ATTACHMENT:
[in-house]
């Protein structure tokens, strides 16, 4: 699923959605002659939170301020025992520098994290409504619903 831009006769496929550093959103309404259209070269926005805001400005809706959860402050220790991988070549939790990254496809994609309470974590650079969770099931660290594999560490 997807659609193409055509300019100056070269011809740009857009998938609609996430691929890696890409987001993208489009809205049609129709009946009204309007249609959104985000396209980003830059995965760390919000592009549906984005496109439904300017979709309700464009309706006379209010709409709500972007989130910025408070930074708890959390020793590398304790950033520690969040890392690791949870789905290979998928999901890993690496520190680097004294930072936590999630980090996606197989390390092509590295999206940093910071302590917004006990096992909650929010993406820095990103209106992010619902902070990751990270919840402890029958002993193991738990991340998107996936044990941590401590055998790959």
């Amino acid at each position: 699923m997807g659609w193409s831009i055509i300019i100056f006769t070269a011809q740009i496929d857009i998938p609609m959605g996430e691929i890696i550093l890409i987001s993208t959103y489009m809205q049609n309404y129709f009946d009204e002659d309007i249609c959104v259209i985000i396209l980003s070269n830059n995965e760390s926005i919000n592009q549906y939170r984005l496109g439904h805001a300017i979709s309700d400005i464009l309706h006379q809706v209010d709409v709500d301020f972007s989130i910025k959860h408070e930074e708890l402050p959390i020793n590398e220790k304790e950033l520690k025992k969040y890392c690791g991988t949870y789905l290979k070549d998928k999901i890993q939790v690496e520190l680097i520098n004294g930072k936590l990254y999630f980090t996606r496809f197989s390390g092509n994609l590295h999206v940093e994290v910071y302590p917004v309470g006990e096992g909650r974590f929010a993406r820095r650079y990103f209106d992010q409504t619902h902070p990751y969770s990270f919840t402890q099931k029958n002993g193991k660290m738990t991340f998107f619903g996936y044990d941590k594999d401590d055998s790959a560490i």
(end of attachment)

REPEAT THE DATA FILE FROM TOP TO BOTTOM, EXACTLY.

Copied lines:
[in-house]
């Protein structure tokens, strides 16, 4: 699923959605002659939170301020025992520098994290409504619903 831009006769496929550093959103309404259209070269926005805001400005809706959860402050220790991988070549939790990254496809994609309470974590650079969770099931660290594999560490 997807659609193409055509300019100056070269011809740009857009998938609609996430691929890696890409987001993208489009809205049609129709009946009204309007249609959104985000396209980003830059995965760390919000592009549906984005496109439904300017979709309700464009309706006379209010709409709500972007989130910025408070930074708890959390020793590398304790950033520690969040890392690791949870789905290979998928999901890993690496520190680097004294930072936590999630980090996606197989390390092509590295999206940093910071302590917004006990096992909650929010993406820095990103209106992010619902902070990751990270919840402890029958002993193991738990991340998107996936044990941590401590055998790959």
């Amino acid at each position: 699923m997807g659609w193409s831009i055509i300019i100056f006769t070269a011809q740009i496929d857009i998938p609609m959605g996430e691929i890696i550093l890409i987001s993208t959103y489009m809205q049609n309404y129709f009946d009204e002659d309007i249609c959104v259209i985000i396209l980003s070269n830059n995965e760390s926005i919000n592009q549906y939170r984005l496109g439904h805001a300017i979709s309700d400005i464009l309706h006379q809706v209010d709409v709500d301020f972007s989130i910025k959860h408070e930074e708890l402050p959390i020793n590398e220790k304790e950033l520690k025992k969040y890392c690791g991988t949870y789905l290979k070549d998928k999901i890993q939790v690496e520190l680097i520098n004294g930072k936590l990254y999630f980090t996606r496809f197989s390390g092509n994609l590295h999206v940093e994290v910071y302590p917004v309470g006990e096992g909650r974590f929010a993406r820095r650079y990103f209106d992010q409504t619902h902070p990751y969770s990270f919840t402890q099931k029958n002993g193991k660290m738990t991340f998107f619903g996936y044990d941590k594999d401590d055998s790959a560490i």